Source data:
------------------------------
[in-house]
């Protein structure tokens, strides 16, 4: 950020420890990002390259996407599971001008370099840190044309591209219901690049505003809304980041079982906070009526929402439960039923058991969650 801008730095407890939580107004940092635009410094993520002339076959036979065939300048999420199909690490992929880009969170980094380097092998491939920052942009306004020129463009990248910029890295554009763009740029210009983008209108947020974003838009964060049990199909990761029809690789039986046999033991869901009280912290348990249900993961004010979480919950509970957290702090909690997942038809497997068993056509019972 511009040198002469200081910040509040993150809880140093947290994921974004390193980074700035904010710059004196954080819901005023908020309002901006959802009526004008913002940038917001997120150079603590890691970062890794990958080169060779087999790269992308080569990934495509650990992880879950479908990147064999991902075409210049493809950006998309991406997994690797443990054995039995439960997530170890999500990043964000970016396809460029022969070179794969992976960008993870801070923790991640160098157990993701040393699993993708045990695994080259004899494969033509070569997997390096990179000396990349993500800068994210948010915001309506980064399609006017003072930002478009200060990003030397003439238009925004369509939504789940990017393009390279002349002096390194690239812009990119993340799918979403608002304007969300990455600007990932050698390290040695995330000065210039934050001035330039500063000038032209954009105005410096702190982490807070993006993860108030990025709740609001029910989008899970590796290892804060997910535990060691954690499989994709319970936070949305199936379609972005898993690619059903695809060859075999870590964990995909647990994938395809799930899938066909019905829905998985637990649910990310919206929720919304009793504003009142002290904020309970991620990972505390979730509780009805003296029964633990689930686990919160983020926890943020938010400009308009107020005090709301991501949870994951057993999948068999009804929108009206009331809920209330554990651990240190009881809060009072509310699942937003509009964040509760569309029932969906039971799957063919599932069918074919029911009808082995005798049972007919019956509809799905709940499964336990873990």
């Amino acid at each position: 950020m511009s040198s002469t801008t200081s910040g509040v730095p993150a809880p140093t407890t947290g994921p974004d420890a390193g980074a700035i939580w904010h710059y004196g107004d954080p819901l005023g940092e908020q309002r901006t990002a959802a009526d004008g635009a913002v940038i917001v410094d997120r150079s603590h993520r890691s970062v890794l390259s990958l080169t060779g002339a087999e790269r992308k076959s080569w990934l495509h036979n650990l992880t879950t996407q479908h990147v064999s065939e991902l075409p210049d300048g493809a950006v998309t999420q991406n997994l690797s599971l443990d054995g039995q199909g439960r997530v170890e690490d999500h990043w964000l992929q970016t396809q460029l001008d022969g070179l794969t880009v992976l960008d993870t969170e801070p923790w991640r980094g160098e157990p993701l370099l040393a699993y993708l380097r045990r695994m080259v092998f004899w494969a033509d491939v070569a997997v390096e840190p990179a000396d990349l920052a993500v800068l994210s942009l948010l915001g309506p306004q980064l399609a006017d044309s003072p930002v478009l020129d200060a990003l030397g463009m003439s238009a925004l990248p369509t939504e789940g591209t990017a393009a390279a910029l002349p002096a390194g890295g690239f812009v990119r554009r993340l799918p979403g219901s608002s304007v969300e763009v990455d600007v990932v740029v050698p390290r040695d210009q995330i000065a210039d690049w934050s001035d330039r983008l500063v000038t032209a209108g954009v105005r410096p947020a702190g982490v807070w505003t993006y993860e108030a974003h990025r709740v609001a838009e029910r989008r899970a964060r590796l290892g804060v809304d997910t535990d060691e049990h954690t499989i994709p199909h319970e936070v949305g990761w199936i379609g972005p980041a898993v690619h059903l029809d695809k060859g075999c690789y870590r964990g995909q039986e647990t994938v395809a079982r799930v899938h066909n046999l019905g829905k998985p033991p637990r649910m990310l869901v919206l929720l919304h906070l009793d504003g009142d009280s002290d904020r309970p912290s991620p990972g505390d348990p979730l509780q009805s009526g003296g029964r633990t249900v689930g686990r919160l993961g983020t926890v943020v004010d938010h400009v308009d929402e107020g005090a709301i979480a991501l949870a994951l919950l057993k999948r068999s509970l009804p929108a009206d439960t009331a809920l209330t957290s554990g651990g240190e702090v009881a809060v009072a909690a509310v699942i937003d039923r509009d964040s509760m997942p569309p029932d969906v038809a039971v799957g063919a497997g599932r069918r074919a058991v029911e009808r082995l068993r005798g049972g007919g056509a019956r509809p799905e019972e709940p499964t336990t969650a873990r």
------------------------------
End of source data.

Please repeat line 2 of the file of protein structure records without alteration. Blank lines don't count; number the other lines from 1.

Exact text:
């Protein structure tokens, strides 16, 4: 950020420890990002390259996407599971001008370099840190044309591209219901690049505003809304980041079982906070009526929402439960039923058991969650 801008730095407890939580107004940092635009410094993520002339076959036979065939300048999420199909690490992929880009969170980094380097092998491939920052942009306004020129463009990248910029890295554009763009740029210009983008209108947020974003838009964060049990199909990761029809690789039986046999033991869901009280912290348990249900993961004010979480919950509970957290702090909690997942038809497997068993056509019972 511009040198002469200081910040509040993150809880140093947290994921974004390193980074700035904010710059004196954080819901005023908020309002901006959802009526004008913002940038917001997120150079603590890691970062890794990958080169060779087999790269992308080569990934495509650990992880879950479908990147064999991902075409210049493809950006998309991406997994690797443990054995039995439960997530170890999500990043964000970016396809460029022969070179794969992976960008993870801070923790991640160098157990993701040393699993993708045990695994080259004899494969033509070569997997390096990179000396990349993500800068994210948010915001309506980064399609006017003072930002478009200060990003030397003439238009925004369509939504789940990017393009390279002349002096390194690239812009990119993340799918979403608002304007969300990455600007990932050698390290040695995330000065210039934050001035330039500063000038032209954009105005410096702190982490807070993006993860108030990025709740609001029910989008899970590796290892804060997910535990060691954690499989994709319970936070949305199936379609972005898993690619059903695809060859075999870590964990995909647990994938395809799930899938066909019905829905998985637990649910990310919206929720919304009793504003009142002290904020309970991620990972505390979730509780009805003296029964633990689930686990919160983020926890943020938010400009308009107020005090709301991501949870994951057993999948068999009804929108009206009331809920209330554990651990240190009881809060009072509310699942937003509009964040509760569309029932969906039971799957063919599932069918074919029911009808082995005798049972007919019956509809799905709940499964336990873990």